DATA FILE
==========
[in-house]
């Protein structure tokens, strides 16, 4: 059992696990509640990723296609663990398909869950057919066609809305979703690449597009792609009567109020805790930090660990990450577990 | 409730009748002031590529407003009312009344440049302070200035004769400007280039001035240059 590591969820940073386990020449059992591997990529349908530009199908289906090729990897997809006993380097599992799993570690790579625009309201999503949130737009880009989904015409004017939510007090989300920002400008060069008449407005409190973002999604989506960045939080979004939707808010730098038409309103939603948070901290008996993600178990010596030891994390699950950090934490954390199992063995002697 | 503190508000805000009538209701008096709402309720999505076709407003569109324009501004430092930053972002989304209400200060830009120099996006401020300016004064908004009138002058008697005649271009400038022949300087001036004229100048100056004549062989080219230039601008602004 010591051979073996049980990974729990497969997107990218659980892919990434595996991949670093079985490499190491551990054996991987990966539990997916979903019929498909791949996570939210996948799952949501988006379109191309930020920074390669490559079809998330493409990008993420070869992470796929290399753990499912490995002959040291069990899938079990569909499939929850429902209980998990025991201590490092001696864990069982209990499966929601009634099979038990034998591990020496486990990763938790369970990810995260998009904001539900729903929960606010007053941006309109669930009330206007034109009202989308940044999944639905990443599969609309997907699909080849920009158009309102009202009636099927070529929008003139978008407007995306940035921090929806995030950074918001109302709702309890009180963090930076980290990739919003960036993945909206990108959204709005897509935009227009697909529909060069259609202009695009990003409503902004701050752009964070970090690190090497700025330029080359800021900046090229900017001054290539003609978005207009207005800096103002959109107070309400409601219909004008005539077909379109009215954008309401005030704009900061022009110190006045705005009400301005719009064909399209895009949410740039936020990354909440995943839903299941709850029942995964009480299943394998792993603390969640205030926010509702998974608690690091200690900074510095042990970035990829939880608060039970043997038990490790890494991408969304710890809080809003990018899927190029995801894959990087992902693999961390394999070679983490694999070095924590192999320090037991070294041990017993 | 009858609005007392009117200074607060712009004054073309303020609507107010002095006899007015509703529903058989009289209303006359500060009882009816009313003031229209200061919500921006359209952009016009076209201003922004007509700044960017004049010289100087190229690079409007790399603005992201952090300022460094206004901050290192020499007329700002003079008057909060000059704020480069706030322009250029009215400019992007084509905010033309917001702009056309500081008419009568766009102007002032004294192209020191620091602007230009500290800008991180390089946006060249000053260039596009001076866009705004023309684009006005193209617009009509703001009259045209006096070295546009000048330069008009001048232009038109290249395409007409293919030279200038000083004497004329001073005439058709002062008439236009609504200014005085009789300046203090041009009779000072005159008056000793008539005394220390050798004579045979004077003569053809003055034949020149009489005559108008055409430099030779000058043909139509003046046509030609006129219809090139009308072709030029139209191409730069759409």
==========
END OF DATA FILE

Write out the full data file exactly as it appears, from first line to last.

[in-house]
């Protein structure tokens, strides 16, 4: 059992696990509640990723296609663990398909869950057919066609809305979703690449597009792609009567109020805790930090660990990450577990 | 409730009748002031590529407003009312009344440049302070200035004769400007280039001035240059 590591969820940073386990020449059992591997990529349908530009199908289906090729990897997809006993380097599992799993570690790579625009309201999503949130737009880009989904015409004017939510007090989300920002400008060069008449407005409190973002999604989506960045939080979004939707808010730098038409309103939603948070901290008996993600178990010596030891994390699950950090934490954390199992063995002697 | 503190508000805000009538209701008096709402309720999505076709407003569109324009501004430092930053972002989304209400200060830009120099996006401020300016004064908004009138002058008697005649271009400038022949300087001036004229100048100056004549062989080219230039601008602004 010591051979073996049980990974729990497969997107990218659980892919990434595996991949670093079985490499190491551990054996991987990966539990997916979903019929498909791949996570939210996948799952949501988006379109191309930020920074390669490559079809998330493409990008993420070869992470796929290399753990499912490995002959040291069990899938079990569909499939929850429902209980998990025991201590490092001696864990069982209990499966929601009634099979038990034998591990020496486990990763938790369970990810995260998009904001539900729903929960606010007053941006309109669930009330206007034109009202989308940044999944639905990443599969609309997907699909080849920009158009309102009202009636099927070529929008003139978008407007995306940035921090929806995030950074918001109302709702309890009180963090930076980290990739919003960036993945909206990108959204709005897509935009227009697909529909060069259609202009695009990003409503902004701050752009964070970090690190090497700025330029080359800021900046090229900017001054290539003609978005207009207005800096103002959109107070309400409601219909004008005539077909379109009215954008309401005030704009900061022009110190006045705005009400301005719009064909399209895009949410740039936020990354909440995943839903299941709850029942995964009480299943394998792993603390969640205030926010509702998974608690690091200690900074510095042990970035990829939880608060039970043997038990490790890494991408969304710890809080809003990018899927190029995801894959990087992902693999961390394999070679983490694999070095924590192999320090037991070294041990017993 | 009858609005007392009117200074607060712009004054073309303020609507107010002095006899007015509703529903058989009289209303006359500060009882009816009313003031229209200061919500921006359209952009016009076209201003922004007509700044960017004049010289100087190229690079409007790399603005992201952090300022460094206004901050290192020499007329700002003079008057909060000059704020480069706030322009250029009215400019992007084509905010033309917001702009056309500081008419009568766009102007002032004294192209020191620091602007230009500290800008991180390089946006060249000053260039596009001076866009705004023309684009006005193209617009009509703001009259045209006096070295546009000048330069008009001048232009038109290249395409007409293919030279200038000083004497004329001073005439058709002062008439236009609504200014005085009789300046203090041009009779000072005159008056000793008539005394220390050798004579045979004077003569053809003055034949020149009489005559108008055409430099030779000058043909139509003046046509030609006129219809090139009308072709030029139209191409730069759409």